Thursday, July 28, 2016

Give Him a Problem, He's a Happy Man

Within the parameters of his press conference deadpan, which run the gamut from Buster Keaton to "traffic cop who's just pulled you over for going 90," Bill Belichick seemed almost jolly yesterday during his opening of training camp remarks. Even odder, the Patriots coach was downright candid on how he planned to handle his most obvious and serious challenge of the preseason.

You can go years between Belichick statements of policy and strategy (I know, believe me). But the coach did not hesitate to say how he planned to cope with Tom Brady's four-game suspension at the start of the 2016 NFL season. Maybe that's because Belichick thought his solution was so obvious even sports media should have figured it out for themselves.

During the preseason, Jimmy Garoppolo will be treated as if he's the starting QB. Once the suspension is over, Brady's back. Simple, eh?

But what does that MEAN. How many reps will Garoppolo take from Brady? How much of the exhibition games will he play? How will Brady prepare for a season he won't start? Belichick didn't say, and I thought the questions were a little mean. NFL coaching is a terrible job. Let the man get some enjoyment out of it. Let him tussle with issues that'll help keep him awake during what is by my count the 42nd training camp of his life. Besides, if Belichick HAD answered them, the questioners would have nothing new to report during camp themselves.

I am not so far gone as to think Belichick is anything but unhappy that Brady won't open the season in Arizona in September. Yet I do believe that a small part of his football-obsessed soul is at least piqued by the arrival of an unprecedented coaching challenge. Unprecedented but also in an odd way easier for any coach, let alone one of his ability, to address.

In the final analysis, a four-game suspension is a lost time injury for which a team can prepare. It is the equivalent of Brady suffering something like a sprained MCL during one of his brief exhibition game appearances. Pro football's SOP in that instance is "Next man up and let's go." Here, Belichick has the chance to shape that next man to his heart's content, KNOWING exactly when Garoppolo will take the step up for real.

The six weeks of tinkering this gives Belichick has to give him no little consolation for losing a Hall of Fame QB for 25 percent of the Pats' season. Judging by his demeanor yesterday, I think he's looking forward to it. And that bodes well for all 100 percent of said season.

Training camp is significant, no, essential for any NFL team. It is also very boring for all concerned. It is re-registering your car and doing your taxes for three weeks straight while sweating profusely and suffering muscle pain. Nobody loves anything more than Belichick loves football, and he once told me (and others) training camp gets real dull. The boredom is magnified in the case of a team that's been on top of the league for over a decade as the Pats have. The most diligent perfectionist (the only personality type Belichick tolerates in a player) can think they're being diligent and perfect in a tedious practice while their soul is only going through the motions.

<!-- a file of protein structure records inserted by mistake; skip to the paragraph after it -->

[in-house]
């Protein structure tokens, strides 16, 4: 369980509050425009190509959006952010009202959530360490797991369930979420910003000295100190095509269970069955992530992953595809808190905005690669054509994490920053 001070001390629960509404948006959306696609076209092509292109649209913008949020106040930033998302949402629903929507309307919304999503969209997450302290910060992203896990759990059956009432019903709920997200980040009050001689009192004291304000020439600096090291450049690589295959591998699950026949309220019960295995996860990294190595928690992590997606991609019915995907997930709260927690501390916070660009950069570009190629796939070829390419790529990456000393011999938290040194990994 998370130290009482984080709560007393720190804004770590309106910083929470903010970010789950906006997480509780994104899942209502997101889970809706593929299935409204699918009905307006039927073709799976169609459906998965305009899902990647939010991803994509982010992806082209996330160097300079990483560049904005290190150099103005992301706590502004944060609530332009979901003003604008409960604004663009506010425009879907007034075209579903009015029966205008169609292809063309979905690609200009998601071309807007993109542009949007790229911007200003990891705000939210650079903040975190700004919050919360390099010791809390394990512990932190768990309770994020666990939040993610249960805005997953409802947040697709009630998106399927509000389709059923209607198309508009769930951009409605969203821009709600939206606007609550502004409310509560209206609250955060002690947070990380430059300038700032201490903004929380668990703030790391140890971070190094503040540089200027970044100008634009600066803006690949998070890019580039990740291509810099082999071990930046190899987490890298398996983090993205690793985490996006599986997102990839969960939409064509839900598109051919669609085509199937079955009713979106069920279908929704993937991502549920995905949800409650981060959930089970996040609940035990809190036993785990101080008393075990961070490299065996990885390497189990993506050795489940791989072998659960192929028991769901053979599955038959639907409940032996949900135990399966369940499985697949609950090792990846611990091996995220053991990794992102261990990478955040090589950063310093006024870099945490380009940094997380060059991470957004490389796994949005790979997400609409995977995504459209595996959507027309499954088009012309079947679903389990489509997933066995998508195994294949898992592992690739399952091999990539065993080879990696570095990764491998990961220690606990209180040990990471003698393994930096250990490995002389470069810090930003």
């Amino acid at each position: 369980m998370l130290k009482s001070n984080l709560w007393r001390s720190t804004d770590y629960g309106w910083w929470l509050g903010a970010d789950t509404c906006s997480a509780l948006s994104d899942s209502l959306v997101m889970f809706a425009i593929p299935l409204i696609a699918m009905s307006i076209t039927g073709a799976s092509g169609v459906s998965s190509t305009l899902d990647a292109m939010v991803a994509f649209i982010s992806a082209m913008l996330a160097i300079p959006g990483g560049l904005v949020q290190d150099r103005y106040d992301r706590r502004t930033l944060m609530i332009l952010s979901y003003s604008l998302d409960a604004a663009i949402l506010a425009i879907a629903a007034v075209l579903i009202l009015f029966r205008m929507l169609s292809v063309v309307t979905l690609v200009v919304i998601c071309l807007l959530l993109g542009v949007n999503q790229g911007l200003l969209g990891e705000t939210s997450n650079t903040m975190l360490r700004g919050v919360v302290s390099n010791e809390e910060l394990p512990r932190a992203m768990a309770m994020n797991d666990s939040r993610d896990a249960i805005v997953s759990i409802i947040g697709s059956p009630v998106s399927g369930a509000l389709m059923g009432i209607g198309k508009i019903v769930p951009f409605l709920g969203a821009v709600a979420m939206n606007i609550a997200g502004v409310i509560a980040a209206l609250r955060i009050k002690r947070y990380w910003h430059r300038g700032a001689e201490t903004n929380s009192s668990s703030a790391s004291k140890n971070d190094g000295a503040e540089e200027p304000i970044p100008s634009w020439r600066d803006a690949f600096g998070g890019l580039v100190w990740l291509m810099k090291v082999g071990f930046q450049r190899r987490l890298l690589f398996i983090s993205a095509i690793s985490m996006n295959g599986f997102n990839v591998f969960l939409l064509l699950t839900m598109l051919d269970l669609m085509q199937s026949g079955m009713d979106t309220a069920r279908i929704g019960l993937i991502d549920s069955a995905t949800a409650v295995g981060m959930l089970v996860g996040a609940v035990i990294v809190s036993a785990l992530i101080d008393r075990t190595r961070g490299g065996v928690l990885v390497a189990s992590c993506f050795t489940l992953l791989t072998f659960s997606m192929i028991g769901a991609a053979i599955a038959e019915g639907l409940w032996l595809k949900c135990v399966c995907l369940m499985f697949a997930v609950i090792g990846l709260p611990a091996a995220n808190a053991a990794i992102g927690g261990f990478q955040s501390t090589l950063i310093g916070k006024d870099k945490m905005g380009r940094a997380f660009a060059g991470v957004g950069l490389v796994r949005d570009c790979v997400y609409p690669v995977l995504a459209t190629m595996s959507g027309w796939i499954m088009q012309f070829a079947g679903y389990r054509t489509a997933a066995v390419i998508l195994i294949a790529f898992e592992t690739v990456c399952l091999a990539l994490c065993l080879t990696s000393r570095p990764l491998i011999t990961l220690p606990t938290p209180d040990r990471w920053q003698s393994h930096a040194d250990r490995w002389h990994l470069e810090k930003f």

Now consider the coach. Like I said, he's been to over 40 of these things. How can he maintain his inhuman focus day after inhuman summer day? Making practices interesting is one of the primo challenges for any coach in any sport. Less noticed but just as difficult is making those practices interesting to the coach himself.

Those challenges are no problem for the Pats this summer. The coach has a camp with a ticklish problem requiring lots of fret, infinite attention to detail, and most of all, a constant need to adapt to changing circumstances (nobody knows how Garoppolo will do. Belichick must wait to find out like the rest of us). He won't be bored. Neither will the veteran Pats. They all know damn well they have to as close to their best as possible in September. In a way, they start the season with playoff games. News flash: Professional athletes are insanely competitive people who adore being presented with just such a situation. They may fail, but not from lack of attention.

The Pats aren't better off because Brady will serve his suspension. Far from it. But they have to be a lot less bored in the next month because of it. That's not nothing. How can something be nothing if it cheers up Belichick?


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